| () 100 U.S. 1
[ Stevens ]
[ Scalia ]
CATHY COX, GEORGIA SECRETARY OF STATE v. SARA LARIOS et al.
ON APPEAL FROM THE UNITED STATES DISTRICT COURT FOR THE NORTHERN DISTRICT OF GEORGIA
Justice Scalia, dissenting.
When reviewing States
redistricting of their own legislative boundaries, we have been
appropriately deferential. See Mahan v. Howell,
410 U.S. 315, 327
(1973). A series of our cases established the principle that
minor deviations among districtsdeviations of
less than 10%are
The state officials who drafted Georgias redistricting plan believed the answer to that question was no, reading our cases to establish a 10% safe harbor with which they meticulously complied. The court below disagreed. No party here contends that, beyond grand generalities in cases such as Reynolds v. Sims, 377 U.S. 533, 577 (1964), this Court has addressed the question. The opinion below is consistent with others to have addressed the issue; there is no obvious conflict among the lower courts. This is not a petition for certiorari, however, but an appeal, and we should not summarily affirm unless it is clear that the disposition of this case is correct.
In my view, that is not clear. A substantial case can be made that Georgias redistricting plan did comply with the Constitution. Appellees do not contend that the population deviationsall less than 5% from the meanwere based on race or some other suspect classification. They claim only impermissible political biasthat state legislators tried to improve the electoral chances of Democrats over Republicans by underpopulating inner-city and rural districts and by selectively protecting incumbents, while ignoring traditional redistricting criteria. The District Court agreed. See App. to Juris. Statement 8a25a.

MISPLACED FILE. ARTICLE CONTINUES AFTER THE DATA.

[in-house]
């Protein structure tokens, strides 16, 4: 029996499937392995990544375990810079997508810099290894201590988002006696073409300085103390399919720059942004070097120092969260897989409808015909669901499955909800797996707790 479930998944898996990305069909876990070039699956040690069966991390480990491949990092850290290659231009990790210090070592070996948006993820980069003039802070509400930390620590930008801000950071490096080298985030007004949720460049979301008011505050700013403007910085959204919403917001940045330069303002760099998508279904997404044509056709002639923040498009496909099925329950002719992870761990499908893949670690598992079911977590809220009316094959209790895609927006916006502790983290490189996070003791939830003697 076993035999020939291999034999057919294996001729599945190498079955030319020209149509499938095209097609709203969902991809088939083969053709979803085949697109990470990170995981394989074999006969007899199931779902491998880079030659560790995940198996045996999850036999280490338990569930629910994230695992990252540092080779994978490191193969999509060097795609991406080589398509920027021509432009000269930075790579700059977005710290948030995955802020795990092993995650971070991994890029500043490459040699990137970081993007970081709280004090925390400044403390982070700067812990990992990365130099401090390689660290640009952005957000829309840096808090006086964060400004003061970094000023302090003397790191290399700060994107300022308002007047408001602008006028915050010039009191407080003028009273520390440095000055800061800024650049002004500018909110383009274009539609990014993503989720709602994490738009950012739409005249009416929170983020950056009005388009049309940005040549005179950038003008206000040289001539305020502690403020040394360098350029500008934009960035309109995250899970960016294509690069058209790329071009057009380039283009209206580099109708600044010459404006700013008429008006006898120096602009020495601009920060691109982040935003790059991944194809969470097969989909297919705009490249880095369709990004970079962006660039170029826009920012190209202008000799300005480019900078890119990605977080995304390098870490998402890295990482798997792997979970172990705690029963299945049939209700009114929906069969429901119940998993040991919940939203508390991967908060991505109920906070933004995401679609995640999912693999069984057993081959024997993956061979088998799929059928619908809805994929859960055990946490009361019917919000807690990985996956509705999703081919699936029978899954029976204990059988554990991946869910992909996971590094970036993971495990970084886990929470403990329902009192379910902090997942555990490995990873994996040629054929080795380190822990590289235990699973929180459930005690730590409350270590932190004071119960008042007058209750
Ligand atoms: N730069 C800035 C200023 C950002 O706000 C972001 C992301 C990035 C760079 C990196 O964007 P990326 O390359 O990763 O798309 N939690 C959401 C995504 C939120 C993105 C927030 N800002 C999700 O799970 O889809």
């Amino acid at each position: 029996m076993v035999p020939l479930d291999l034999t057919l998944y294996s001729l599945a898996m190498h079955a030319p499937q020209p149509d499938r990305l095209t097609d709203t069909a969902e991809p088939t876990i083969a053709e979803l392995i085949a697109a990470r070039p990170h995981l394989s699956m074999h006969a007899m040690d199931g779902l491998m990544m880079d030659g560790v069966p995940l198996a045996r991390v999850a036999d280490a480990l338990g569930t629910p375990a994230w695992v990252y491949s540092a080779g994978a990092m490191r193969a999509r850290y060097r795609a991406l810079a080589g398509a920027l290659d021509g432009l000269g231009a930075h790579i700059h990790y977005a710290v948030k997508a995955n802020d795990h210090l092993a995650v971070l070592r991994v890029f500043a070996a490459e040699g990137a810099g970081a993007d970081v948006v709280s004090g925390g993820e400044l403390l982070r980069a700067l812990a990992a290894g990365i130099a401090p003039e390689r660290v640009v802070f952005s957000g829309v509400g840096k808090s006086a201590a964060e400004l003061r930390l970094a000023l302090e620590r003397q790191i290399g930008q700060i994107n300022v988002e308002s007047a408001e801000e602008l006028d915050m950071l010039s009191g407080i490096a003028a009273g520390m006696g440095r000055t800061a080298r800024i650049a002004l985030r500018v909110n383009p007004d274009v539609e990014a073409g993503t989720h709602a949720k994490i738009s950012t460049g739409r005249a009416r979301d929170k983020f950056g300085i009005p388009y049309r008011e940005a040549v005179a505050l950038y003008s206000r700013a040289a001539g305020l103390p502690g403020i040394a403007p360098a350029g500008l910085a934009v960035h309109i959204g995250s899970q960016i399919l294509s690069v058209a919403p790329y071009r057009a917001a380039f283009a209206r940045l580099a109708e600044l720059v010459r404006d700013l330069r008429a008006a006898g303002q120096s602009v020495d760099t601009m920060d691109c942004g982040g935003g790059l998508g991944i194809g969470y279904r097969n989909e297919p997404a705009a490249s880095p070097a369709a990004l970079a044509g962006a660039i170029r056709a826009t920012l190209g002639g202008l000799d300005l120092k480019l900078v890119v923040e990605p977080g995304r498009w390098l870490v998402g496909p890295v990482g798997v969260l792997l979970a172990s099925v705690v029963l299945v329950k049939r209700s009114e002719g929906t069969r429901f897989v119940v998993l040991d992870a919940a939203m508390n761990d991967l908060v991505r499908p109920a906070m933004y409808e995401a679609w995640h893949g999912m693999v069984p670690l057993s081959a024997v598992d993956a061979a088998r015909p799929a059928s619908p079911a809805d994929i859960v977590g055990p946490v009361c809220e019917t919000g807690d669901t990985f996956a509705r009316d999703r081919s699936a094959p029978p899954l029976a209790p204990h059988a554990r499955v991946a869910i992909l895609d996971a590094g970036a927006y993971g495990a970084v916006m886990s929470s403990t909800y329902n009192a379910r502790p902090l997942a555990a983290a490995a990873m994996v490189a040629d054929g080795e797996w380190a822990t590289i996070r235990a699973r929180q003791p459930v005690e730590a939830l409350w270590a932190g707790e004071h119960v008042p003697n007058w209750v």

The problem with this analysis is that it assumes politics as usual is not itself a traditional redistricting criterion. In the recent decision in Vieth v. Jubelirer, 541 U.S. ___ (2004), all but one of the Justices agreed that it is a traditional criterion, and a constitutional one, so long as it does not go too far. See id., at ___ (plurality opinion) (slip op., at 1617); id., at ___ (Kennedy, J., concurring in judgment) (slip op., at 2); id., at ___ (Souter, J., dissenting) (slip op., at 2); id., at ___ (Breyer, J., dissenting) (slip op., at 1). It is not obvious to me that a legislature goes too far when it stays within the 10% disparity in population our cases allow. To say that it does is to invite allegations of political motivation whenever there is population disparity, and thus to destroy the 10% safe harbor our cases provide. Ferreting out political motives in minute population deviations seems to me more likely to encourage politically motivated litigation than to vindicate political rights.
I would set the case for argument.